Tancredo is best known for being a xenophobic hater of people of color--or at least someone who abhors their presence in the United States of America. (People like Moulitsas, whose family hails from Ecuador.) He was lauded in the past by white power folks for keeping America safe from illegal immigrants even if it cost the nation $200 billion. He even called out Sonia Sotomayor for being a member of the National Council of La Raza, which he dubbed "a Latino KKK without the hoods or the nooses."
Tom Tancredo is not a difficult person to debate. As a matter of fact, you merely need to let him talk to defeat him. So why on earth, in a conversation about health care, would you deride a man for not serving his country because of a debilitating illness that, by the way, affects 8 to 12 percent of the population? Would he also attack people with schizophrenia? Partial blindness?
For a person with as much pull in influential circles as Markos Moulitsas to engage in a pissing match, and a petty one at that, with a man who does not deserve a minute of his time is to belittle the importance of the work that actually needs to be accomplished, or to vastly underestimate his potential influence on debates that matter, such as the one around health care reform.
When Crashing the Gate was published however many years ago, I remember thinking that Jerome Armstrong and Moulitsas were 100% correct in their assessment of what ailed the Democratic Party. There was no cohesion of message and purpose. No unity. No sense of mission and professionalism. Single-payer could get no traction because there wasn't a committee in Washington that could have had a civil conversation about its merits. That's a sign of a sick party.
Getting back to Moulitsas and Tancredo on The Ed Show, they did not have a civil conversation because they were not supposed to have one. That's a media problem as well as a message problem. But the fact remains, there is victory in dignity, and it is time we started lauding instances of the bad guys getting short-circuited not by a public drubbing, but by a sound argument. We can behave like the gold standard for logic has changed, but it hasn't. The slap fight anti-intellectualism of essentially South Park-like discourse is great at a cocktail party--and it has a place in the realm of politics--but it cannot safely replace thoughtful debate, or we will see the completion of Roger Ailes' political vision: the country club edition of The Lord of the Flies. It's a dangerous world where childish memes and raw bullying can change the law.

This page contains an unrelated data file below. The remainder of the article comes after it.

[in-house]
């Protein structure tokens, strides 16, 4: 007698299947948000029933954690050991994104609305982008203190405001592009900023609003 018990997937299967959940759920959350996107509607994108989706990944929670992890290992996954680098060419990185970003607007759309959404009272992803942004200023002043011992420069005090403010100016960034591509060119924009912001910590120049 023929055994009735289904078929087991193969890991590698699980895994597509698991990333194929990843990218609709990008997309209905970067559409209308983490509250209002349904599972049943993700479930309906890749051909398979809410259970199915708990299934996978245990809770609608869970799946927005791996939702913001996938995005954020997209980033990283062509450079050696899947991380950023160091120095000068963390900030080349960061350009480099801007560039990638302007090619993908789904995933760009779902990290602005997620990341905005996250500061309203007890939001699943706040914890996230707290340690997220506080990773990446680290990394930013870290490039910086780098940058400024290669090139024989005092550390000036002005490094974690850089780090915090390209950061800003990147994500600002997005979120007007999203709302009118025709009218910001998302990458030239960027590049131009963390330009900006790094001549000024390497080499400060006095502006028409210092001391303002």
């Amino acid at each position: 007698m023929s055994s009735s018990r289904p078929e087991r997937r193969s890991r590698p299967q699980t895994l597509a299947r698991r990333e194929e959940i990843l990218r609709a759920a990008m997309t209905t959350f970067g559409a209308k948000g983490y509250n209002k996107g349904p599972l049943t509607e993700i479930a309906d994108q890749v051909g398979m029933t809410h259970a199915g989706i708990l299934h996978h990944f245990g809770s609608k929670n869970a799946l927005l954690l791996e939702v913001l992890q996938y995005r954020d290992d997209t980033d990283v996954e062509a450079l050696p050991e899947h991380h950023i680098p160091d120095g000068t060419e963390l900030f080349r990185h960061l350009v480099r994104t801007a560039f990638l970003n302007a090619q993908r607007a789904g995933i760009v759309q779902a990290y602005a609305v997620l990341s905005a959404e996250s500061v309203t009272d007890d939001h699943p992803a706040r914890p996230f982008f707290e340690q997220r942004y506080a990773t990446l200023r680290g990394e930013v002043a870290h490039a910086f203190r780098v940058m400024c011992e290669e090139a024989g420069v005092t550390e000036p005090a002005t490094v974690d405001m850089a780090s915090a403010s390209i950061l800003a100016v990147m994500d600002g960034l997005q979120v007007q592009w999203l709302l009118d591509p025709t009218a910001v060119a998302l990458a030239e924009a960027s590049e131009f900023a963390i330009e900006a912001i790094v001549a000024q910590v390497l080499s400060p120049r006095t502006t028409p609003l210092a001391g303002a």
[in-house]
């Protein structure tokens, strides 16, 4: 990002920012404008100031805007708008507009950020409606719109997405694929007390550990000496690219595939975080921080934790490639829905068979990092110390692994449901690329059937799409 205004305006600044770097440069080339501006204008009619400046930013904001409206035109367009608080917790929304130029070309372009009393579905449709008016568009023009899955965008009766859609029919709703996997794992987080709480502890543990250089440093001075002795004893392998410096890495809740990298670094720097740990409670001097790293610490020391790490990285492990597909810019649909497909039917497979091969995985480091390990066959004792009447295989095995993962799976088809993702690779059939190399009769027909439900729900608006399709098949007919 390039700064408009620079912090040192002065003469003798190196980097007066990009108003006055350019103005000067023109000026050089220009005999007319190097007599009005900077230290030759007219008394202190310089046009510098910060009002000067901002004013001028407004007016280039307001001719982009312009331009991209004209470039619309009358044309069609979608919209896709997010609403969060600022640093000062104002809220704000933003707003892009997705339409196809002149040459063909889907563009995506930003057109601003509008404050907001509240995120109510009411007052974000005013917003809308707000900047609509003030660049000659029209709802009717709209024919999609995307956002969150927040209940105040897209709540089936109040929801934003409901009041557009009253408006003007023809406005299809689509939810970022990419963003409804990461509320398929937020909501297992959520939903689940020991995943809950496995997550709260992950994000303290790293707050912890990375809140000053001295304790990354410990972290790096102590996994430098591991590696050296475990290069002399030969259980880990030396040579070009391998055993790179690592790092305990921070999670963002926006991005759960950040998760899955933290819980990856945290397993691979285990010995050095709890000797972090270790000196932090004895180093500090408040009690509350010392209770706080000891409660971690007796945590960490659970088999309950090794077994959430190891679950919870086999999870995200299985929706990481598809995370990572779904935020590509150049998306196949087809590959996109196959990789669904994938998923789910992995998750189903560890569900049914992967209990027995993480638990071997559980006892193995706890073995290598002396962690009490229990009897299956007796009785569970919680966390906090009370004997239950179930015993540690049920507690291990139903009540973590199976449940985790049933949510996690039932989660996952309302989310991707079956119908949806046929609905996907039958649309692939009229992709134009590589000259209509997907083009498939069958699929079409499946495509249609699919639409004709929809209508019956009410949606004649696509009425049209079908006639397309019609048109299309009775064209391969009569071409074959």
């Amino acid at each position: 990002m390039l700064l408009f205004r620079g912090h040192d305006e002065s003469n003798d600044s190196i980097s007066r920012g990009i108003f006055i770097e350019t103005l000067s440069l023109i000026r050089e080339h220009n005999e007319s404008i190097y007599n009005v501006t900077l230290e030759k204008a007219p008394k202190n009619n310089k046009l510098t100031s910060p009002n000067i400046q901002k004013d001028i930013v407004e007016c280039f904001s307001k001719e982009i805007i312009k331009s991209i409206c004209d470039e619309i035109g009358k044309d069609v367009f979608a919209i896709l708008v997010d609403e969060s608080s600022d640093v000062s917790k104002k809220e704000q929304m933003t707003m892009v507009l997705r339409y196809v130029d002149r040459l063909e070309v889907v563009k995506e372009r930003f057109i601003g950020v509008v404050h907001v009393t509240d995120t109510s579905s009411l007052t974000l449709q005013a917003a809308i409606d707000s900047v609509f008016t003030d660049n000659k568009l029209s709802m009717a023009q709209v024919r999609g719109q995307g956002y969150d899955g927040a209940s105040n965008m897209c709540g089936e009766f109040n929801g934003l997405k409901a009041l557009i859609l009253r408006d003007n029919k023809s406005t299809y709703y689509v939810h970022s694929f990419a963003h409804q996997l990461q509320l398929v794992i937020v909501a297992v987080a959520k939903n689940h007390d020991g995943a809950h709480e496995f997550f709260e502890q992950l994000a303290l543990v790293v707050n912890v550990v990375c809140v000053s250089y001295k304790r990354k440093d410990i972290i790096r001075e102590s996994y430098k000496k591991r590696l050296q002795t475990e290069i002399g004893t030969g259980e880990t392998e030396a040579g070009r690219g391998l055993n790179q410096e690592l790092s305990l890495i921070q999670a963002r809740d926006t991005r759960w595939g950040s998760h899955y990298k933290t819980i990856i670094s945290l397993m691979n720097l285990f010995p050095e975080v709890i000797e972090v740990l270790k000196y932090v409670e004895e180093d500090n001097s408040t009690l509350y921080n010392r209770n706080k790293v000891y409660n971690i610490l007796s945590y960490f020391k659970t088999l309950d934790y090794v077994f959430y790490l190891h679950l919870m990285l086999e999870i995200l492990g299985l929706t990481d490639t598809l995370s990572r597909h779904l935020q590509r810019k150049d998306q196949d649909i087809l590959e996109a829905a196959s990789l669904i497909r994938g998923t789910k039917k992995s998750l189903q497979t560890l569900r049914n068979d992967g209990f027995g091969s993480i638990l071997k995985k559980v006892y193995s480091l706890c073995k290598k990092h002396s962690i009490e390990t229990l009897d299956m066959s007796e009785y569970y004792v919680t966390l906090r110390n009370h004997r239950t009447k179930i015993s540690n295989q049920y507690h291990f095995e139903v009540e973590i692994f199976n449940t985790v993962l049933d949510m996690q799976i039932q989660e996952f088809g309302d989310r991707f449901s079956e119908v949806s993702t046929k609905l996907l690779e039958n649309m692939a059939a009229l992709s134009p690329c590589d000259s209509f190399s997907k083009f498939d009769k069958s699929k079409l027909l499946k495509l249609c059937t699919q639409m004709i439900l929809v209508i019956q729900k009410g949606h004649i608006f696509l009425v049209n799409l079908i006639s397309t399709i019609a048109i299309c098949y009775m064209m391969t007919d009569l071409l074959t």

First things first. An expanded Medicare will do for now. And while the Stupak amendment is a sharp slap in the face for what most of us on the left deem an acceptable outcome, there is the fact that we're seeing legislative movement for the first time in years on the issue of health care reform in America. And Tom Tancredo can say whatever he wants about vouchers. I'm still hearing, "Latino KKK."
When people think about Markos Moulitsas, it would be great if they thought about what he had to say regarding government programs and the GOP, but they won't, because you could barely hear him over Tancredo's cross-talking. What most people will remember is the second quote where he stoops to conquer and winds up sounding just as mean and derisive as a Republican. Maybe that's necessary. Maybe we need a few more Carvilles running around being fast and furious with the truth, but we also need to cut through the noise and hysteria sometimes.
Markos Moulitsas is a million times better than that. We're better than that. The below video isn't the best example of something better, but it's recent and one of many.